The end of an era was formalized--you might say a baton was handed on--in the University of Maryland's Memorial Chapel on Oct. 31, when Jesse Parker conducted the University of Maryland Chorus and the Annapolis Symphony Orchestra in the short, intensely emotional "Naenie" of Johannes Brahms and the epic Requiem that Mozart left not-quite-finished at his death. The University of Maryland Chorus, founded in 1967, was performing under a new music director for the first time.

The chorus has worked with other conductors before--for example, in Beethoven's Ninth Symphony many times with the National Symphony Orchestra under Antal Dorati and other conductors. But this was the first time it had sung on the College Park campus without Paul Traver, who founded it and conducted it to international recognition during his long tenure as its music director.

Traver, who retired at the end of last season, was in the audience for this occasion, seated unobtrusively upstairs. Did he have mixed feelings, he was asked in a pre-concert conversation. Well, yes, he admitted quietly.

The chorus has not yet appointed a new, permanent music director--Parker is listed as interim director in the program--and Traver will be returning as a guest conductor. But of course, it will never be quite the same again. A letter from Parker, inserted into the program, paid warm tribute to Traver: "One does not follow such a legend as Paul Traver easily, I assure you. His musical legacy of many, many memorable performances here, in New York and abroad will be remembered for a long time."

As far as the quality of the chorus is concerned, this concert showed that Traver has left his chorus in good hands. It remains a marvelously trained ensemble, precise in ensemble, intonation and diction, emotionally expressive, rich and well-balanced in tone, versatile in its adaptation to the pensive late romanticism of Brahms and the intensely emotional but classically disciplined style of Mozart.

For a few moments in the Mozart, the sound of the orchestra overbalanced that of the chorus--not surprisingly considering the geographic distance between their headquarters in Annapolis and College Park and the limited orchestral rehearsal time (unlike amateur chorus rehearsals, professional orchestra rehearsals cost money--as they should). But imbalances were momentary, the orchestra played with precision and the chorus was superbly prepared.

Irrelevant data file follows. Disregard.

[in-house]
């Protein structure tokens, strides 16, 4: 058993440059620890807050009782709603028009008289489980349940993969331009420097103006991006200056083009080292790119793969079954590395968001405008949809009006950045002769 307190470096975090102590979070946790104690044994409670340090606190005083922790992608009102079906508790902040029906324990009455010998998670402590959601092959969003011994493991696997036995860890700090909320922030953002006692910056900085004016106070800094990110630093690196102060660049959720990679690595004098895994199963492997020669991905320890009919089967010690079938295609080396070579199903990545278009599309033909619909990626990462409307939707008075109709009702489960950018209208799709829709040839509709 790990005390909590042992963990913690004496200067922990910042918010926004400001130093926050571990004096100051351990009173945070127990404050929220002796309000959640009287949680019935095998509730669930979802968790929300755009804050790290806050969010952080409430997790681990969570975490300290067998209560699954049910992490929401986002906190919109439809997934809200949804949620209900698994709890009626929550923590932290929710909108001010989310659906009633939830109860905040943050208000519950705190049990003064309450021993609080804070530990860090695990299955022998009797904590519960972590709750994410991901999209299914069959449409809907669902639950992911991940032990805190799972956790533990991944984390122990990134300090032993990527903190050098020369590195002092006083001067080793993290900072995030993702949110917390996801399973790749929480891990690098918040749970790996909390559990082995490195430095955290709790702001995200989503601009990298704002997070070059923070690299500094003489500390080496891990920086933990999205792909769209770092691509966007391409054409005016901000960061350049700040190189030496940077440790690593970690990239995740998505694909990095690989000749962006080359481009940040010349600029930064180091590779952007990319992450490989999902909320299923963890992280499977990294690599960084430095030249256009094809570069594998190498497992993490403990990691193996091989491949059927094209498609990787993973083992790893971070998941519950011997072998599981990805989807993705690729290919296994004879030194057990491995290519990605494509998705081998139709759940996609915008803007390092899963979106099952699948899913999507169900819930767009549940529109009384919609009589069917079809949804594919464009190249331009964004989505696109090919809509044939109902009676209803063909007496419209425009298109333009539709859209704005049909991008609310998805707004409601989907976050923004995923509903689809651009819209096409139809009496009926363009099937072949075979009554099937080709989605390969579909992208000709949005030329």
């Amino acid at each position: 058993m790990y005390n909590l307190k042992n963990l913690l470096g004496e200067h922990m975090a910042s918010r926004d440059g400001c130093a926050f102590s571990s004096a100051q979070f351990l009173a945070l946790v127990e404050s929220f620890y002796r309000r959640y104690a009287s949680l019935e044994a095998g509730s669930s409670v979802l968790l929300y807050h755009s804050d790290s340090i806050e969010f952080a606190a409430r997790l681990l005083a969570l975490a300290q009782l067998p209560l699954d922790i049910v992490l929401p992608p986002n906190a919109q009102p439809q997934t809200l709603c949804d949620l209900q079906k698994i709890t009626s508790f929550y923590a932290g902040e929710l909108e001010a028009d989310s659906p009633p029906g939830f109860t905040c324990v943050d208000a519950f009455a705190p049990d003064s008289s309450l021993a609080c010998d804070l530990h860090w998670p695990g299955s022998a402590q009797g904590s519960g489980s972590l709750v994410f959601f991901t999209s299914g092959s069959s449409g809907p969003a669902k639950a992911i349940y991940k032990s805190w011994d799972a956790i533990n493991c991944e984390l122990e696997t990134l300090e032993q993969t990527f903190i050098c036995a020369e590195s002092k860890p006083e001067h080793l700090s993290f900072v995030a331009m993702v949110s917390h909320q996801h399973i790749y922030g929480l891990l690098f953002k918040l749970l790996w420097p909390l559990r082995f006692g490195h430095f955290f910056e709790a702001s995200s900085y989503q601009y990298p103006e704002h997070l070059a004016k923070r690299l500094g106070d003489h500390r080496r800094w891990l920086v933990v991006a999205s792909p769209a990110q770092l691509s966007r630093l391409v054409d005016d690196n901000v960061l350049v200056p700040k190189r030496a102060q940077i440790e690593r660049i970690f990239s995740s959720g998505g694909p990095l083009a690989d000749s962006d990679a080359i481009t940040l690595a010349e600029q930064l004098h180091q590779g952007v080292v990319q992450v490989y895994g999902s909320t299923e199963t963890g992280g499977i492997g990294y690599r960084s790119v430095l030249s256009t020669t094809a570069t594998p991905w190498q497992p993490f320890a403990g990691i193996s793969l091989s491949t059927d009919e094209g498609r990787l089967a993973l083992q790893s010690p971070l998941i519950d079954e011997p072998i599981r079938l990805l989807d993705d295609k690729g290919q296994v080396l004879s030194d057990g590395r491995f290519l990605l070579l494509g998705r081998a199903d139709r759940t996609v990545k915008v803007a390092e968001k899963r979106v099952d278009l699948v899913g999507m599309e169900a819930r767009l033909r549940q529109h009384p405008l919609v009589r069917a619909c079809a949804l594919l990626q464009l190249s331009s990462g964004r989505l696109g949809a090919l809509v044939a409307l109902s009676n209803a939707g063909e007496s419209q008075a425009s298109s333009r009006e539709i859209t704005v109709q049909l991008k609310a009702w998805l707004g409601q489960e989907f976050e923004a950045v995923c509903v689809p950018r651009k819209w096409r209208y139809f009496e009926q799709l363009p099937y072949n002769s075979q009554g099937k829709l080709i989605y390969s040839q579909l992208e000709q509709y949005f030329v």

The four Mozart soloists--soprano Deborah Stephens, alto Leonida Crawford, tenor Bryce Westervelt and bass David Brundage--were positioned in front of the orchestra and had no balance problems at all. They sang well, collectively and individually; I was particularly happy with Brundage's "Tuba mirum"--a deep-voiced duet with an eloquent trombone.

The Memorial Chapel is--visually as well as acoustically--an excellent place to hear Mozart--or Handel, who has often been performed there, or Hildegard von Bingen and other composers ancient and modern. But its chastely classical architectural style seems particularly hospitable to music of the 18th century.

The choral balances and dynamic nuances were enhanced by the chapel's intimate acoustics in the Brahms "Naenie" ("Lament"), a brief, moving meditation on the fragility of human life and work with a German text by Friedrich Schiller: "Even Beauty must perish! . . . Perfection must die." An apt meditation for the end of an era, perhaps--or for a performance on Halloween.

But, appropriately, it was followed by the Requiem, music of consolation and promise as well as a remembrance of the departed. A central text of the traditional Requiem Mass--usually sung in plainchant at actual ceremonies and not set to music by classical composers--promises that "vita mutatur, non tollitur" ("life is changed, it is not taken away"). A good motto for a chorus going through the first major transition in its history.